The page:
All hail Barbie Stalker Girl!
'It's moviemaking from a Barbie doll's point of view - literally!'
I am the father of four daughters, aged 23-10, and have learnt a thing or two over the years about Barbie dolls. The most salient thing is the "generational split" within my family - the two older girls owned Barbies and played with Barbies - the two younger junked the hand-me downs and never played with dolls. Of any kind. Ever.
Barbies? Meh! For them, it is about cameras and camcorders - pop music and phones and laptops and social networking. Attitudes like this are a headache for Mattel, Barbie's owner. Not so very long ago, they had a reliable demographic of girls who bought Barbies, lots of them, and accessories, lots of them until they were nine or 10. These girls don't play with dolls anymore.
So what to do? A ha! Let's stuff a camera in the body of a Barbie and see if we can latch onto what today's pre-teens are really interested in. How much should we charge?
I'm a Barbie Girl, where's my Barbie World?
£59.99 - no, £44.99, that sounds about right. The camera can capture 30 minutes of video which you can see on an LCD on Barbie's back. You can transfer the footage to a PC or a Mac. Here's some of the spec for Barbie Video Girl , lifted from Argos, the UK retailer:
- Doll is not just a doll, she's a video camera, too.
- A real video camera inside Barbie features a camera lens hidden in her necklace and a video screen on her back that allows girls to record and view movies instantly.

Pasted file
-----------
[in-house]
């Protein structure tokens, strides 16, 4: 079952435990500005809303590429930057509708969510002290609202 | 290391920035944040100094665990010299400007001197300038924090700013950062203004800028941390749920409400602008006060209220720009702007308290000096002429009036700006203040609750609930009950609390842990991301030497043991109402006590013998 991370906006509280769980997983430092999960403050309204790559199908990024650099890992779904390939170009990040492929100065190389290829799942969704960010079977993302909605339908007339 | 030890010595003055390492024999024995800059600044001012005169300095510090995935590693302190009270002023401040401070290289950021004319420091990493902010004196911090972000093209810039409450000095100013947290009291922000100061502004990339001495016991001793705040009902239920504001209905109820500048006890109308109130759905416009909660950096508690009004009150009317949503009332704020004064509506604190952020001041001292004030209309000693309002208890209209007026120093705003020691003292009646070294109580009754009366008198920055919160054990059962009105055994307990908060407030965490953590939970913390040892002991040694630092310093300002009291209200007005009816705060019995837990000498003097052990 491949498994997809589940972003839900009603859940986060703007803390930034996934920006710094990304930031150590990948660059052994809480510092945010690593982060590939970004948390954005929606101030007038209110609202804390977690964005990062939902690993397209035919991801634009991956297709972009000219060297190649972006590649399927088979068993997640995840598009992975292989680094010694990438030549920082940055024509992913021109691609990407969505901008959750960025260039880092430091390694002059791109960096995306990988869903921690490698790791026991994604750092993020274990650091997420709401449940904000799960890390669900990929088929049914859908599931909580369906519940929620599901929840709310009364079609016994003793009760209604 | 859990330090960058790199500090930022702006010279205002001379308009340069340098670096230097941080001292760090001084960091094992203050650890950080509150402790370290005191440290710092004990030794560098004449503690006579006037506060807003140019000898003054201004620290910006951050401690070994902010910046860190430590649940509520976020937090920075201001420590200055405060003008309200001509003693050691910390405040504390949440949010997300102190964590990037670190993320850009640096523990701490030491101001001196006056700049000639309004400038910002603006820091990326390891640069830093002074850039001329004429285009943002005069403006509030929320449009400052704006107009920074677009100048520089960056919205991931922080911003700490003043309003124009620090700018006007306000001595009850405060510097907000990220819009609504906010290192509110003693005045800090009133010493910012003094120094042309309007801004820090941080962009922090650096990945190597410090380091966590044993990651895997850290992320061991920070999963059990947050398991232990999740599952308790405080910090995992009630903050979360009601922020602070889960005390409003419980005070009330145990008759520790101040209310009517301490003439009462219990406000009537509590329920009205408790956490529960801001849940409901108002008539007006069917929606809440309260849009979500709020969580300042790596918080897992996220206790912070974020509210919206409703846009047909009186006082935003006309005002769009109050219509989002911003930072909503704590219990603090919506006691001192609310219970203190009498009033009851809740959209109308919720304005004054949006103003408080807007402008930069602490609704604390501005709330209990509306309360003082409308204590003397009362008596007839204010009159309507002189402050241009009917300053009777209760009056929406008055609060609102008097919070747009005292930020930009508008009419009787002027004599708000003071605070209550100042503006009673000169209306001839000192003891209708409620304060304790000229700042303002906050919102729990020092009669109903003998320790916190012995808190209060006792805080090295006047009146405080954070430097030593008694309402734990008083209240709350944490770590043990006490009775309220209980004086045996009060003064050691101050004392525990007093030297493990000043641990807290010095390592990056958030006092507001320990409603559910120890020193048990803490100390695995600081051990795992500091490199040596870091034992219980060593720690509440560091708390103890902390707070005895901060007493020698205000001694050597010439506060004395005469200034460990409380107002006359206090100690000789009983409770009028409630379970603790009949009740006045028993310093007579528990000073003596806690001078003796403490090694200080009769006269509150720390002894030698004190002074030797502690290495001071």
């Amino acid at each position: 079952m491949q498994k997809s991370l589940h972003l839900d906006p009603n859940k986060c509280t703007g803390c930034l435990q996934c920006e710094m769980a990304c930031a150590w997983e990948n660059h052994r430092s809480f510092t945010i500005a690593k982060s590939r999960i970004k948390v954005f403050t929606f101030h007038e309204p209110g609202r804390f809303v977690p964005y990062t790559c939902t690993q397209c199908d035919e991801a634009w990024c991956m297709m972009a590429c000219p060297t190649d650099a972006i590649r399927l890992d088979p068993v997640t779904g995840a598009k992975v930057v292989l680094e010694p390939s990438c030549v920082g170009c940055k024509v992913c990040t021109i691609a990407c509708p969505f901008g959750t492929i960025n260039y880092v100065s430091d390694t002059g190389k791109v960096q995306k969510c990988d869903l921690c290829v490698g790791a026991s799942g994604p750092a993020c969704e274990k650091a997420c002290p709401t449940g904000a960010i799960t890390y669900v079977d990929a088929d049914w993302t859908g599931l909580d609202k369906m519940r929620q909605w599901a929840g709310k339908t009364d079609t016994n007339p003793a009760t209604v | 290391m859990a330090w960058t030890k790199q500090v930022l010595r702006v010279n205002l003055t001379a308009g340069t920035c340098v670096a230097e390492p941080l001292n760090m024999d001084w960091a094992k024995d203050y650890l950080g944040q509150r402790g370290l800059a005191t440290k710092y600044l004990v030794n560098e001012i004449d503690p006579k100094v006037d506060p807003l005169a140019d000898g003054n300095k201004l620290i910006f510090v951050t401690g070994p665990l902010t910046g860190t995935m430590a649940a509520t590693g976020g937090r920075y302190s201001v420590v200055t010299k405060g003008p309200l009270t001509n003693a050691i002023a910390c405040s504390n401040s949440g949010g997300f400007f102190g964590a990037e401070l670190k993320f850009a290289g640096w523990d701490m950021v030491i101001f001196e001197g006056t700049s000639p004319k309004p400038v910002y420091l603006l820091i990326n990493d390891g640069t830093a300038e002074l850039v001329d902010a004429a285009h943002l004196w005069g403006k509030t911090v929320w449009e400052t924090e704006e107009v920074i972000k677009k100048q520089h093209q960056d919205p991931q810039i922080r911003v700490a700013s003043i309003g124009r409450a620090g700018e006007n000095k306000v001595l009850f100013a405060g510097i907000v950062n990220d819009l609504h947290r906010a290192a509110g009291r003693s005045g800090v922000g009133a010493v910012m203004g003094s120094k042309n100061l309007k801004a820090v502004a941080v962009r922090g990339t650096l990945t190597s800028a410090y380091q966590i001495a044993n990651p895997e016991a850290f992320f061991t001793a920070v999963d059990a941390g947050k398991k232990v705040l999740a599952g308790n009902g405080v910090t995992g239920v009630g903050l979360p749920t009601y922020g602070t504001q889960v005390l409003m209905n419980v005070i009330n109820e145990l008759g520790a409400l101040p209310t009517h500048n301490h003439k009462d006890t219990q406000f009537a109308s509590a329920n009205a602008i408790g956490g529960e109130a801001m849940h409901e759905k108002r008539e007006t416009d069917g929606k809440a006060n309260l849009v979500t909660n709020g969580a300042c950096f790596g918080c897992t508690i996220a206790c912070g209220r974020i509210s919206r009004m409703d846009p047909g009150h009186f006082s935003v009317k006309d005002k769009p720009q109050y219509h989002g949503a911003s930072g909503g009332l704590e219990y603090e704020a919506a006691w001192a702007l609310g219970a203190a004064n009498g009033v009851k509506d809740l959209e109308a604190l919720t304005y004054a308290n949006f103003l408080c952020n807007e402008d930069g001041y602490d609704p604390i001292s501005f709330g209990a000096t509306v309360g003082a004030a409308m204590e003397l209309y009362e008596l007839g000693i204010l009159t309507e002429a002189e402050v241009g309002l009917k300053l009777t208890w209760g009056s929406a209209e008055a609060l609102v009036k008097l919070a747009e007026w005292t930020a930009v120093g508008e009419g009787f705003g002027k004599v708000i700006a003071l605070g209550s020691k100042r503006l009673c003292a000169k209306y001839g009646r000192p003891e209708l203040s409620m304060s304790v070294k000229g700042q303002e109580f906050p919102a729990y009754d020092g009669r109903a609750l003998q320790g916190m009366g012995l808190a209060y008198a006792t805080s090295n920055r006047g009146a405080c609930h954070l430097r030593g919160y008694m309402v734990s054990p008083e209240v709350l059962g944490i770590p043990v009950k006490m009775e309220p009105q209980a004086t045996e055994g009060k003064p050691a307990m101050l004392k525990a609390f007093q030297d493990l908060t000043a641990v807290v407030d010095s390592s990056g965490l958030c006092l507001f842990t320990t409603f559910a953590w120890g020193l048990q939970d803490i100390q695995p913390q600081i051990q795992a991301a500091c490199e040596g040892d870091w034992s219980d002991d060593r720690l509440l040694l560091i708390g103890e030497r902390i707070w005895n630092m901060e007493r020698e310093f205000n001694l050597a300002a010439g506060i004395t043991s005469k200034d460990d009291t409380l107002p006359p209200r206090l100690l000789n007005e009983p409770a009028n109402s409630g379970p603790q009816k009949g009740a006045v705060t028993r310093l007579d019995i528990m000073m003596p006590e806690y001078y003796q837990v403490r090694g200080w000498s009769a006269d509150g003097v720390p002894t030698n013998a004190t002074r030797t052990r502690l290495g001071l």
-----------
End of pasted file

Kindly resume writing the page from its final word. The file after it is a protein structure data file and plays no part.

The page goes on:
- It's moviemaking from a Barbie doll's point of view - literally!
- For ages 6 years and over.
This is genius. Our main concern would be that any child young enough to actually want to play with a Barbie - maxing out at five years-old these days, would break the camera pretty damn quick. And who these days would pay £44.99 for a novelty camera case, when you can give your kid an old digital camera to play with?
Others are concerned the psychological and privacy implications of Barbie Video Girl. The Sydney Morning Herald has assembled a bunch of critics, including a clinical psychologist called Sally-Anne McCormack, who calls on parents to boycott the product: "Essentially, it's a hidden camera. Children don't look at video clips the way that adults do and there might be inappropriate shots that they upload onto YouTube."
Bad Barbie! Naughty Barbie!
Children are playing with cameras today and are uploading them and manipulating pictures on Picnik and editing videos on their PCs and Macs. Barbie is irrelevant to this. In fact, Barbie is irrelevant full stop.
Even Computer Engineer Barbie, alas.